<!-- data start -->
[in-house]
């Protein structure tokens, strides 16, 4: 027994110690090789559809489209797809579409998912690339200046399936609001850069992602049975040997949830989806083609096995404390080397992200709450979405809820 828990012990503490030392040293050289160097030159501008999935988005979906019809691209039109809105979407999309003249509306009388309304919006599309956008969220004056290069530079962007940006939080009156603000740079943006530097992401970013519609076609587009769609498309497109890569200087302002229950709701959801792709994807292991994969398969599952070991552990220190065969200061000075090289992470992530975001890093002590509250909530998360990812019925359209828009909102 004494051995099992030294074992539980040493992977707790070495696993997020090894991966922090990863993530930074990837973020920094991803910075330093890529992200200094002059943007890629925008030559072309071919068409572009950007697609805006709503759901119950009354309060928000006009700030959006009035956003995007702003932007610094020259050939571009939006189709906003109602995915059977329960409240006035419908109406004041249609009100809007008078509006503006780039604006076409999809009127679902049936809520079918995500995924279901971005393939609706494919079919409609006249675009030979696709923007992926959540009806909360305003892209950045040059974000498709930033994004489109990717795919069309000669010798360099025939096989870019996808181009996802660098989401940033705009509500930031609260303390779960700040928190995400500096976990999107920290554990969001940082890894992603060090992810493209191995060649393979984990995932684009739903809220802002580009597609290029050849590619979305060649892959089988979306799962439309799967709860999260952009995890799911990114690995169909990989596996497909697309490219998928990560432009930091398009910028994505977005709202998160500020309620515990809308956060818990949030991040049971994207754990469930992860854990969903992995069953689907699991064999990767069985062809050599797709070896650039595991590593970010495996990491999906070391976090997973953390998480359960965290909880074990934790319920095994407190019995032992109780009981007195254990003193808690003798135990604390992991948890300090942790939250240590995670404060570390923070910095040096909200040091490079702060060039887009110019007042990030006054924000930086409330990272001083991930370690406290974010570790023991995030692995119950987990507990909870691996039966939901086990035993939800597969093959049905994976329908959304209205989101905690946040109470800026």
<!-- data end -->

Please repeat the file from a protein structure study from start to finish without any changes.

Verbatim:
[in-house]
């Protein structure tokens, strides 16, 4: 027994110690090789559809489209797809579409998912690339200046399936609001850069992602049975040997949830989806083609096995404390080397992200709450979405809820 828990012990503490030392040293050289160097030159501008999935988005979906019809691209039109809105979407999309003249509306009388309304919006599309956008969220004056290069530079962007940006939080009156603000740079943006530097992401970013519609076609587009769609498309497109890569200087302002229950709701959801792709994807292991994969398969599952070991552990220190065969200061000075090289992470992530975001890093002590509250909530998360990812019925359209828009909102 004494051995099992030294074992539980040493992977707790070495696993997020090894991966922090990863993530930074990837973020920094991803910075330093890529992200200094002059943007890629925008030559072309071919068409572009950007697609805006709503759901119950009354309060928000006009700030959006009035956003995007702003932007610094020259050939571009939006189709906003109602995915059977329960409240006035419908109406004041249609009100809007008078509006503006780039604006076409999809009127679902049936809520079918995500995924279901971005393939609706494919079919409609006249675009030979696709923007992926959540009806909360305003892209950045040059974000498709930033994004489109990717795919069309000669010798360099025939096989870019996808181009996802660098989401940033705009509500930031609260303390779960700040928190995400500096976990999107920290554990969001940082890894992603060090992810493209191995060649393979984990995932684009739903809220802002580009597609290029050849590619979305060649892959089988979306799962439309799967709860999260952009995890799911990114690995169909990989596996497909697309490219998928990560432009930091398009910028994505977005709202998160500020309620515990809308956060818990949030991040049971994207754990469930992860854990969903992995069953689907699991064999990767069985062809050599797709070896650039595991590593970010495996990491999906070391976090997973953390998480359960965290909880074990934790319920095994407190019995032992109780009981007195254990003193808690003798135990604390992991948890300090942790939250240590995670404060570390923070910095040096909200040091490079702060060039887009110019007042990030006054924000930086409330990272001083991930370690406290974010570790023991995030692995119950987990507990909870691996039966939901086990035993939800597969093959049905994976329908959304209205989101905690946040109470800026």